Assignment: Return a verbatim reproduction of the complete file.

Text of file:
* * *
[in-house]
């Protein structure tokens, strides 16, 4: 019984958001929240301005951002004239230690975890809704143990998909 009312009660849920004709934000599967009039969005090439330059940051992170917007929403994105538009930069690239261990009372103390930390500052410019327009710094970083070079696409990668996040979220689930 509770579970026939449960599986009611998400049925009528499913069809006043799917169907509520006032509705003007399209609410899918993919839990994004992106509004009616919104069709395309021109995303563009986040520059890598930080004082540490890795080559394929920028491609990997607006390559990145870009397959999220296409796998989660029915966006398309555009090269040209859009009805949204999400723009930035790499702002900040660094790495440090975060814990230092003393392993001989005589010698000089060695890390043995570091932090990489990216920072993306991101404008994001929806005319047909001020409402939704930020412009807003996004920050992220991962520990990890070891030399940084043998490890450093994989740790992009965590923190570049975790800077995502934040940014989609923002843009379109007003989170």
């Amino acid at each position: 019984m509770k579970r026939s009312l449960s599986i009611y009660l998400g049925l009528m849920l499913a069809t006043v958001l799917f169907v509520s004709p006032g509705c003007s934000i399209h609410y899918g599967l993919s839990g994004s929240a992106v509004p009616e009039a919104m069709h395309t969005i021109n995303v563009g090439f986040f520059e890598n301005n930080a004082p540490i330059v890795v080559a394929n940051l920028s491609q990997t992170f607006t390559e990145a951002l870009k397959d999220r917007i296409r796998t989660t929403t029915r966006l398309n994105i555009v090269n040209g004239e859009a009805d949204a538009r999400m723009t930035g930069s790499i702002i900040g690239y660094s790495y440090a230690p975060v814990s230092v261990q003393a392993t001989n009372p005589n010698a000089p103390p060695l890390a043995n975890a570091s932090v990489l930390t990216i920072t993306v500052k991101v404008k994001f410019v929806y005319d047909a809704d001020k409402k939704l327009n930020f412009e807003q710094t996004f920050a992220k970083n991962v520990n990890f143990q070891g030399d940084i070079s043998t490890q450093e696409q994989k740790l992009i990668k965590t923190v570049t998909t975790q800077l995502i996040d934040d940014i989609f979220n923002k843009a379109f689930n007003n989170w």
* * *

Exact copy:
[in-house]
């Protein structure tokens, strides 16, 4: 019984958001929240301005951002004239230690975890809704143990998909 009312009660849920004709934000599967009039969005090439330059940051992170917007929403994105538009930069690239261990009372103390930390500052410019327009710094970083070079696409990668996040979220689930 509770579970026939449960599986009611998400049925009528499913069809006043799917169907509520006032509705003007399209609410899918993919839990994004992106509004009616919104069709395309021109995303563009986040520059890598930080004082540490890795080559394929920028491609990997607006390559990145870009397959999220296409796998989660029915966006398309555009090269040209859009009805949204999400723009930035790499702002900040660094790495440090975060814990230092003393392993001989005589010698000089060695890390043995570091932090990489990216920072993306991101404008994001929806005319047909001020409402939704930020412009807003996004920050992220991962520990990890070891030399940084043998490890450093994989740790992009965590923190570049975790800077995502934040940014989609923002843009379109007003989170």
């Amino acid at each position: 019984m509770k579970r026939s009312l449960s599986i009611y009660l998400g049925l009528m849920l499913a069809t006043v958001l799917f169907v509520s004709p006032g509705c003007s934000i399209h609410y899918g599967l993919s839990g994004s929240a992106v509004p009616e009039a919104m069709h395309t969005i021109n995303v563009g090439f986040f520059e890598n301005n930080a004082p540490i330059v890795v080559a394929n940051l920028s491609q990997t992170f607006t390559e990145a951002l870009k397959d999220r917007i296409r796998t989660t929403t029915r966006l398309n994105i555009v090269n040209g004239e859009a009805d949204a538009r999400m723009t930035g930069s790499i702002i900040g690239y660094s790495y440090a230690p975060v814990s230092v261990q003393a392993t001989n009372p005589n010698a000089p103390p060695l890390a043995n975890a570091s932090v990489l930390t990216i920072t993306v500052k991101v404008k994001f410019v929806y005319d047909a809704d001020k409402k939704l327009n930020f412009e807003q710094t996004f920050a992220k970083n991962v520990n990890f143990q070891g030399d940084i070079s043998t490890q450093e696409q994989k740790l992009i990668k965590t923190v570049t998909t975790q800077l995502i996040d934040d940014i989609f979220n923002k843009a379109f689930n007003n989170w």